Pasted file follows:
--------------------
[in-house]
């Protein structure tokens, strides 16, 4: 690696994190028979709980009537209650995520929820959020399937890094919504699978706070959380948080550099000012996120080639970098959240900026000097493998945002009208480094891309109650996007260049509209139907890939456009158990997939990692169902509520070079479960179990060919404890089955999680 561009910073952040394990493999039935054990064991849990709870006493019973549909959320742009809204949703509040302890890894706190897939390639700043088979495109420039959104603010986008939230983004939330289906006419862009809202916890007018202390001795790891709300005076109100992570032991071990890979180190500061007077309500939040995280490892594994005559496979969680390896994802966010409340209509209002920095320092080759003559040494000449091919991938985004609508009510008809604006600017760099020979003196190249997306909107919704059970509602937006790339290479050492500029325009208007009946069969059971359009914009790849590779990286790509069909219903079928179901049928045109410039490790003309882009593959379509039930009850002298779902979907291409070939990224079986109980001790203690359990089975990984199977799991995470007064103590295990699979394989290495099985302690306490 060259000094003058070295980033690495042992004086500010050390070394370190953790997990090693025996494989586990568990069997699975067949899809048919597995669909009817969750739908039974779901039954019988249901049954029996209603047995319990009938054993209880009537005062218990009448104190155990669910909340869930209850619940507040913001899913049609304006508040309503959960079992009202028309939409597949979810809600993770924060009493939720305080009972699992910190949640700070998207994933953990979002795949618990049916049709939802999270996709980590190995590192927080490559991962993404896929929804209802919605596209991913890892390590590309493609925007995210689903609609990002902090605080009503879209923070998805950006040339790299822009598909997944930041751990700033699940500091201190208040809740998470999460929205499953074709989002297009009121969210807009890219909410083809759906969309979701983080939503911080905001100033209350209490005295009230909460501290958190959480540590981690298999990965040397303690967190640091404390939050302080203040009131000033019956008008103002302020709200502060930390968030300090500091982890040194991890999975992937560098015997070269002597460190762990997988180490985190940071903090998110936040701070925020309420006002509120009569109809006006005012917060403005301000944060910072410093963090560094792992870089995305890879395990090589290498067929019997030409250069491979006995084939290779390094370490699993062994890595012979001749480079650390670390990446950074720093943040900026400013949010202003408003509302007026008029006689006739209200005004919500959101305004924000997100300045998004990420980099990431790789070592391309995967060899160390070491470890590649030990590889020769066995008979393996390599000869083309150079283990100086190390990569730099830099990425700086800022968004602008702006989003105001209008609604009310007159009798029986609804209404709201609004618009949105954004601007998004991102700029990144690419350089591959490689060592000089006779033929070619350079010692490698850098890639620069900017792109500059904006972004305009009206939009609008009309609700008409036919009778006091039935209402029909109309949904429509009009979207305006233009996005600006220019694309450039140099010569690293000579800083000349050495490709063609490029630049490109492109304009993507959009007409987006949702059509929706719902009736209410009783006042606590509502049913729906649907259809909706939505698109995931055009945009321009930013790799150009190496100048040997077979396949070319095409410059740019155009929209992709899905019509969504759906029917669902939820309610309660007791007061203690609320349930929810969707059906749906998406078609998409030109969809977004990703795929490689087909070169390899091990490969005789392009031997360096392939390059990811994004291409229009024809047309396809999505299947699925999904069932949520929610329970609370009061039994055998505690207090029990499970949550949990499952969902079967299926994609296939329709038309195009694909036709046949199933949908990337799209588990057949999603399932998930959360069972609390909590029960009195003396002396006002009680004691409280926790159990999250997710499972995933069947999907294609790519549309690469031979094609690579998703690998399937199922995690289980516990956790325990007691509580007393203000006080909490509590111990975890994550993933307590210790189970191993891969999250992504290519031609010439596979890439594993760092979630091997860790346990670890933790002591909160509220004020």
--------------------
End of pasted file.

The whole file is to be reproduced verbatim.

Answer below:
[in-house]
């Protein structure tokens, strides 16, 4: 690696994190028979709980009537209650995520929820959020399937890094919504699978706070959380948080550099000012996120080639970098959240900026000097493998945002009208480094891309109650996007260049509209139907890939456009158990997939990692169902509520070079479960179990060919404890089955999680 561009910073952040394990493999039935054990064991849990709870006493019973549909959320742009809204949703509040302890890894706190897939390639700043088979495109420039959104603010986008939230983004939330289906006419862009809202916890007018202390001795790891709300005076109100992570032991071990890979180190500061007077309500939040995280490892594994005559496979969680390896994802966010409340209509209002920095320092080759003559040494000449091919991938985004609508009510008809604006600017760099020979003196190249997306909107919704059970509602937006790339290479050492500029325009208007009946069969059971359009914009790849590779990286790509069909219903079928179901049928045109410039490790003309882009593959379509039930009850002298779902979907291409070939990224079986109980001790203690359990089975990984199977799991995470007064103590295990699979394989290495099985302690306490 060259000094003058070295980033690495042992004086500010050390070394370190953790997990090693025996494989586990568990069997699975067949899809048919597995669909009817969750739908039974779901039954019988249901049954029996209603047995319990009938054993209880009537005062218990009448104190155990669910909340869930209850619940507040913001899913049609304006508040309503959960079992009202028309939409597949979810809600993770924060009493939720305080009972699992910190949640700070998207994933953990979002795949618990049916049709939802999270996709980590190995590192927080490559991962993404896929929804209802919605596209991913890892390590590309493609925007995210689903609609990002902090605080009503879209923070998805950006040339790299822009598909997944930041751990700033699940500091201190208040809740998470999460929205499953074709989002297009009121969210807009890219909410083809759906969309979701983080939503911080905001100033209350209490005295009230909460501290958190959480540590981690298999990965040397303690967190640091404390939050302080203040009131000033019956008008103002302020709200502060930390968030300090500091982890040194991890999975992937560098015997070269002597460190762990997988180490985190940071903090998110936040701070925020309420006002509120009569109809006006005012917060403005301000944060910072410093963090560094792992870089995305890879395990090589290498067929019997030409250069491979006995084939290779390094370490699993062994890595012979001749480079650390670390990446950074720093943040900026400013949010202003408003509302007026008029006689006739209200005004919500959101305004924000997100300045998004990420980099990431790789070592391309995967060899160390070491470890590649030990590889020769066995008979393996390599000869083309150079283990100086190390990569730099830099990425700086800022968004602008702006989003105001209008609604009310007159009798029986609804209404709201609004618009949105954004601007998004991102700029990144690419350089591959490689060592000089006779033929070619350079010692490698850098890639620069900017792109500059904006972004305009009206939009609008009309609700008409036919009778006091039935209402029909109309949904429509009009979207305006233009996005600006220019694309450039140099010569690293000579800083000349050495490709063609490029630049490109492109304009993507959009007409987006949702059509929706719902009736209410009783006042606590509502049913729906649907259809909706939505698109995931055009945009321009930013790799150009190496100048040997077979396949070319095409410059740019155009929209992709899905019509969504759906029917669902939820309610309660007791007061203690609320349930929810969707059906749906998406078609998409030109969809977004990703795929490689087909070169390899091990490969005789392009031997360096392939390059990811994004291409229009024809047309396809999505299947699925999904069932949520929610329970609370009061039994055998505690207090029990499970949550949990499952969902079967299926994609296939329709038309195009694909036709046949199933949908990337799209588990057949999603399932998930959360069972609390909590029960009195003396002396006002009680004691409280926790159990999250997710499972995933069947999907294609790519549309690469031979094609690579998703690998399937199922995690289980516990956790325990007691509580007393203000006080909490509590111990975890994550993933307590210790189970191993891969999250992504290519031609010439596979890439594993760092979630091997860790346990670890933790002591909160509220004020």